Even as global focus shifted to therapeutics and vaccine trials, it is reassuring that WHO is determined to discover the origin of the virus. But the pace of investigation leaves much to be desired.
In 2003, a World Health Organization team was able to identify the animal source of SARS coronavirus within weeks despite the team landing in China nearly three months after the initial virus outbreak. In the case of MERS coronavirus, the intermediate host was identified more than a year after the first human case was reported. However, in the case of the novel coronavirus (SARS-CoV-2), its source is still unknown even 11 months after WHO reported the first case.
Knowing the natural reservoirs and intermediate hosts and the events that permitted the virus to jump across the species barrier is important to prevent future outbreaks.
Soon after the virus spread to many countries across the world, there was heightened demand to identify the origin of the virus in the Chinese city of Wuhan where the first cluster of cases was reported. Even as global focus shifted to therapeutics and vaccine trials, it is reassuring that the global health body is determined to discover the origin of the virus. But the pace of investigation leaves much to be desired.
Efforts to study the origin began in February but it was only in early August that the WHO completed the mission to lay the groundwork for joint efforts to identify the virus’s origin; the two-member WHO team did not visit Wuhan, the epicentre of the disease outbreak. It was only in the third week of October that China began early studies for the two-phase investigation.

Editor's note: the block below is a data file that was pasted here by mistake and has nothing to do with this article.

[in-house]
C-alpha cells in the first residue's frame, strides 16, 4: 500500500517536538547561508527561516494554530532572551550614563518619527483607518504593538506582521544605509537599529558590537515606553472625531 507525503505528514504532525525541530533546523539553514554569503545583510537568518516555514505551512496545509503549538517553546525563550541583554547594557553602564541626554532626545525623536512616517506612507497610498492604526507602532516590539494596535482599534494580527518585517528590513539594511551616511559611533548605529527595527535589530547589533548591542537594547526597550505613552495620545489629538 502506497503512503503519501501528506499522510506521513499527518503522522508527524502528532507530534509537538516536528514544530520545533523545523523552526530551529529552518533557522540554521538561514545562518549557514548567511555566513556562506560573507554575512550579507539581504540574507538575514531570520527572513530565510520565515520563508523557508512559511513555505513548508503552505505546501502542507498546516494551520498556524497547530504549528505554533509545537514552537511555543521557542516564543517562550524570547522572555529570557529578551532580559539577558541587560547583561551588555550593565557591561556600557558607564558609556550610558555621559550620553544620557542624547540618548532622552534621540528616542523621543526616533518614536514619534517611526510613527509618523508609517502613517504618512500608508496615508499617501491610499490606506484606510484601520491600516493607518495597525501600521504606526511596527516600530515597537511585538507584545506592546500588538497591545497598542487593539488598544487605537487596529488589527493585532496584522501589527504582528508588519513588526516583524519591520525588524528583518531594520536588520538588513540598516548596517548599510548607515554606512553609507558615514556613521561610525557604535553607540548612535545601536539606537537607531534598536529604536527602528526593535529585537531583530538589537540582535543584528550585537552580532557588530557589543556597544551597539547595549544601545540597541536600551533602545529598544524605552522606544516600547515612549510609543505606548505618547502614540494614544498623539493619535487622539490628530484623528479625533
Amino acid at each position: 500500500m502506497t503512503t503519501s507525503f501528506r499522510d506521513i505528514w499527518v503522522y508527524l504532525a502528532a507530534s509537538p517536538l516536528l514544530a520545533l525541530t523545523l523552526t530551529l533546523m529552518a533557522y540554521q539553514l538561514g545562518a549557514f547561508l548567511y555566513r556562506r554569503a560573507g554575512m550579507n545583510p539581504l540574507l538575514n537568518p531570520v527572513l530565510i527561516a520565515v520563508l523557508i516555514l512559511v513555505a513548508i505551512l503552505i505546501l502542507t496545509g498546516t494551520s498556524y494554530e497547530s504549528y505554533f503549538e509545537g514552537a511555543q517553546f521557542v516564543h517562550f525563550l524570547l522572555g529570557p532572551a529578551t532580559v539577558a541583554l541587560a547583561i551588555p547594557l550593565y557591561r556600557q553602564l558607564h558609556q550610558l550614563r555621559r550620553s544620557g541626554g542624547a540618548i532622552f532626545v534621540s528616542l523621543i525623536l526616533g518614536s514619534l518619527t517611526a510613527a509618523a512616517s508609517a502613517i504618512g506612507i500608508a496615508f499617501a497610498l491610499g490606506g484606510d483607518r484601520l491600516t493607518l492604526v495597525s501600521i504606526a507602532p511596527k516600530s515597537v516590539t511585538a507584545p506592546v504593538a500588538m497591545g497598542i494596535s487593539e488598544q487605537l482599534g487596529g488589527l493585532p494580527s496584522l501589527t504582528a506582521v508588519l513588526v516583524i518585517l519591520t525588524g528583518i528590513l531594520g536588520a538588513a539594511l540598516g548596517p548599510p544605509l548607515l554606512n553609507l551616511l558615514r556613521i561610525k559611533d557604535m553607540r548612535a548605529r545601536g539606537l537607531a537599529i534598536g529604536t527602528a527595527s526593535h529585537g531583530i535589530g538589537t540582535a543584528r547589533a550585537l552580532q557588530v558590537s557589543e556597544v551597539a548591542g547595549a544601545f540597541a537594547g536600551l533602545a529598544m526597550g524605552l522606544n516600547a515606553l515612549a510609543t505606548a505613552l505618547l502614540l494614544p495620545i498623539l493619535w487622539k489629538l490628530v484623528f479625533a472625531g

In the first phase, China will undertake short-term studies to better understand how the virus might have started circulating in Wuhan. Longer-term studies will be developed based on the results of the first phase. It is only then then an international team led by the WHO can be deployed in China to collaborate with Chinese scientists to trace the origin of the virus.
China’s reluctance to investigate
If China refused to alert WHO of the novel virus outbreak soon after a cluster of cases was reported in Wuhan, its reluctance to quickly and earnestly investigate the source of the virus can partly be explained by U.S. President Donald Trump’s attempt to politicise the issue. The reluctance has only increased after mounting international ire over its lackadaisical attitude in reporting the outbreak and the huge economic cost of the pandemic globally.
There is strong evidence that the virus originated in bats and probably spread to humans through an intermediate species. One way to find the intermediate host is to know the susceptibility of different animal species. Already many animals including cats have been found susceptible to the virus in the lab and outside. With the virus spread so widely in people, zeroing in on the intermediate host becomes increasingly difficult even if the virus is found as the possibility of humans having spread the virus to animals cannot be ruled out.
Hence a multipronged approach with particular emphasis on investigating wildlife farms in China becomes important. This highlights the importance of working alongside China to uncover the virus’s origin.